Charging Your Electric Car With a Commercial Charger
Cost to Charge = x $0.21
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The Cost Of Electricity
One significant variable associated with charging an electric car is the cost of the electricity itself, which can be far more expensive in some regions than in others. As such, EV owners should know the cost of electricity in their area.
To calculate the cost, EV owners should grab their most recent electricity bill and look for the cost per kilowatt hour, or kWh. This cost can range from $0.09 to $0.35, but the national average is shy of $0.14.
The Faster The Charging The Higher The Rate
Unlike a typical 240-volt Level 2 home charger system, you will find Level 3 chargers in commercial settings because theyre prohibitively expensive for a private individual to get installed at home.
Tesla uses its own dedicated Supercharger network with more than 35,000 across the globe. But the rates can vary widely depending on region, timing, the Tesla model youre charging, and the tier you choose for your recharge speeds. Tesla offers four charging tiers. One important caveat: Tesla Superchargers only work for Tesla vehicles. That is until the network opens up to other EVs in the United States. The non-Tesla Supercharger pilot began in November 2021 in Europe.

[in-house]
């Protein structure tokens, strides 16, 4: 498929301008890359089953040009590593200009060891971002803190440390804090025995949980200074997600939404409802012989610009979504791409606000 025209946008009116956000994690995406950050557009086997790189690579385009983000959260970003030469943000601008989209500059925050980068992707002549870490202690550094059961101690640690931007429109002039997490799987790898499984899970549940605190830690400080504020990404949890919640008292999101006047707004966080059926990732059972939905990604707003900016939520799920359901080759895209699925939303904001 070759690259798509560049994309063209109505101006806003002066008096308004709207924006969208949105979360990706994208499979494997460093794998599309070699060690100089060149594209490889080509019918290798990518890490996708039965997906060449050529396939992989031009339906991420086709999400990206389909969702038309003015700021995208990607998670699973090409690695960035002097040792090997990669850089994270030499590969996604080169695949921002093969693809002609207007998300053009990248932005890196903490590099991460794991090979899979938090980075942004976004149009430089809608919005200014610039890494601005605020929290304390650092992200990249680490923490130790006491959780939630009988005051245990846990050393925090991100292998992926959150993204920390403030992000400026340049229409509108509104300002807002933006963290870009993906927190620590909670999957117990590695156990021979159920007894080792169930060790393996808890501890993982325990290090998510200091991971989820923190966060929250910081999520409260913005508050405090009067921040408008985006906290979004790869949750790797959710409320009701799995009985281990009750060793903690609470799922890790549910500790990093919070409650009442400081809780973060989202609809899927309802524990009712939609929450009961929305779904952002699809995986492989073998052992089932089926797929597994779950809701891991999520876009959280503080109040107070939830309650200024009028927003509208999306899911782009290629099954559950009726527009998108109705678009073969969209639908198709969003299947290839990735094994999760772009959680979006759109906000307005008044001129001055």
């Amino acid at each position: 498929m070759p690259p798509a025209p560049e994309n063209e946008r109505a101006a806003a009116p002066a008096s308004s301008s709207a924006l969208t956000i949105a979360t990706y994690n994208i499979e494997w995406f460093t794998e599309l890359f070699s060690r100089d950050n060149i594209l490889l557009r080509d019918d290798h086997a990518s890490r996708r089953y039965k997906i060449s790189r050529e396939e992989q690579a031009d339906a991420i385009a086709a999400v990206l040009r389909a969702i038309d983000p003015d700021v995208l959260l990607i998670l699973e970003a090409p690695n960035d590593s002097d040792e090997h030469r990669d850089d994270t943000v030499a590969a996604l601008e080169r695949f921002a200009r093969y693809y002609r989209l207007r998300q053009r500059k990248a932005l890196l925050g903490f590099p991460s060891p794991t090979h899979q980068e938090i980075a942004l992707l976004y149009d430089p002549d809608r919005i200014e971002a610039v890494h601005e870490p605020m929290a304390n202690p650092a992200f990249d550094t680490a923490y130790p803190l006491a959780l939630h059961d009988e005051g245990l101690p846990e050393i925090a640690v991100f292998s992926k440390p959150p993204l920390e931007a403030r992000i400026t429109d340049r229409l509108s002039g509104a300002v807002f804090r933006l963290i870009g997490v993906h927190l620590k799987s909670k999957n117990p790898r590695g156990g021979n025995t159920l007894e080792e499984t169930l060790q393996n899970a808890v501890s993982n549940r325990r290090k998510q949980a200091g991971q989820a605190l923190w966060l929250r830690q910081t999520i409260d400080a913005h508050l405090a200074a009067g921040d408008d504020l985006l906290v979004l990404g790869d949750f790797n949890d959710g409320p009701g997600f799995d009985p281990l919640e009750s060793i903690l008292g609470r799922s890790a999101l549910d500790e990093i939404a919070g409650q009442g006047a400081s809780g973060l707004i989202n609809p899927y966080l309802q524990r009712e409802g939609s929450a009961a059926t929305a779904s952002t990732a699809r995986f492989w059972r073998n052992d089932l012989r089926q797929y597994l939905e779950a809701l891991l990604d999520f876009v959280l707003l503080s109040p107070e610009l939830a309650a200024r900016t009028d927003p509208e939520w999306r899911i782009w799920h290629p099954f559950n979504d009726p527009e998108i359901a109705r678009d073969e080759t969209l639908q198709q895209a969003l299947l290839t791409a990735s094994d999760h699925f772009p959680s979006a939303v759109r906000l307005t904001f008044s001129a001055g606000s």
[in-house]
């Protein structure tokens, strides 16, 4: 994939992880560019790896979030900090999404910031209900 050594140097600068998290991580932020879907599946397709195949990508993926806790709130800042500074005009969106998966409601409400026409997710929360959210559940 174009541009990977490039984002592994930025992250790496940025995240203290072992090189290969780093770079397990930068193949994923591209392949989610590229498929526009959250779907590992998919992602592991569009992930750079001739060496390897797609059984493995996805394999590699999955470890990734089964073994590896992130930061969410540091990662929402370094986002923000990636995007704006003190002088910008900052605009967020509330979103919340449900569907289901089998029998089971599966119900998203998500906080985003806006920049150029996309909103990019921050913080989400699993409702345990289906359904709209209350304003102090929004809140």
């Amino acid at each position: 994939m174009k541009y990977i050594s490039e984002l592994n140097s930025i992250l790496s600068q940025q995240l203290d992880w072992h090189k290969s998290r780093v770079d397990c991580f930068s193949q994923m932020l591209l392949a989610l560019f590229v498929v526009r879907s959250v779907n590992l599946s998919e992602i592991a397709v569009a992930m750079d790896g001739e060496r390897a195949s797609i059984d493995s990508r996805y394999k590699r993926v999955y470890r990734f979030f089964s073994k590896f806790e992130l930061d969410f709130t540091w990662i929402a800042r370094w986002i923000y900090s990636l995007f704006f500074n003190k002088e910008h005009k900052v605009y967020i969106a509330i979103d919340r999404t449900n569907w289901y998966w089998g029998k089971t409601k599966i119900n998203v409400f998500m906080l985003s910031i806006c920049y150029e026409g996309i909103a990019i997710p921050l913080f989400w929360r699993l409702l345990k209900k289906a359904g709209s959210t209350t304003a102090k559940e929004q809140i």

Voelcker stresses that home charging is the best option for anyone considering an electric car. Yet, equally important is knowing where to find EV perks close to home.
Some workplaces offer charging for employees cars But electric-car owners quickly learn which public stations near them are free, which charge for charging, and how much they cost, he said.
For example, a bustling parking lot in a crowded city center might lure EV owners with the promise of free electric car charging. But the resultant fee for parking there could easily zoom past what youd have paid to fill up even the thirstiest gas-powered car or truck. Still, drivers will find the network of chargers growing with plenty of free options, including at malls, hotels, grocery stores, and more.
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Pricey But Getting Cheaper
Like most costs associated with electric vehicles, the cost of battery replacement started high. It remains expensive today, but we should see a decrease in that cost over the next few years. If that happens, it would mean a reduction in one of the most significant costs of EV ownership.
To learn more about what it costs to own an electric car, check out our explainer on how far an EV charge will get you.
Average Price Of Used Electric Cars
|Average Cost of Used Electric Vehicles|
|GMC Hummer EV||$195,698|
There are also a number of instances where a lightly used version is priced well above its new version. Examples include the Ford F-150 Lighting, with a new version costing an average of $83,134 and a lightly used version costing an average of $108,075, and the GMC Hummer EV with a new version costing $126,239 and a used version costing $195,698. A new Chevy Bolt costs an average of $31,214 and a used version costs an average of $31,571. People are likely willing to pay a premium on a lightly used version they can get right away versus ordering a new model that would require a long wait.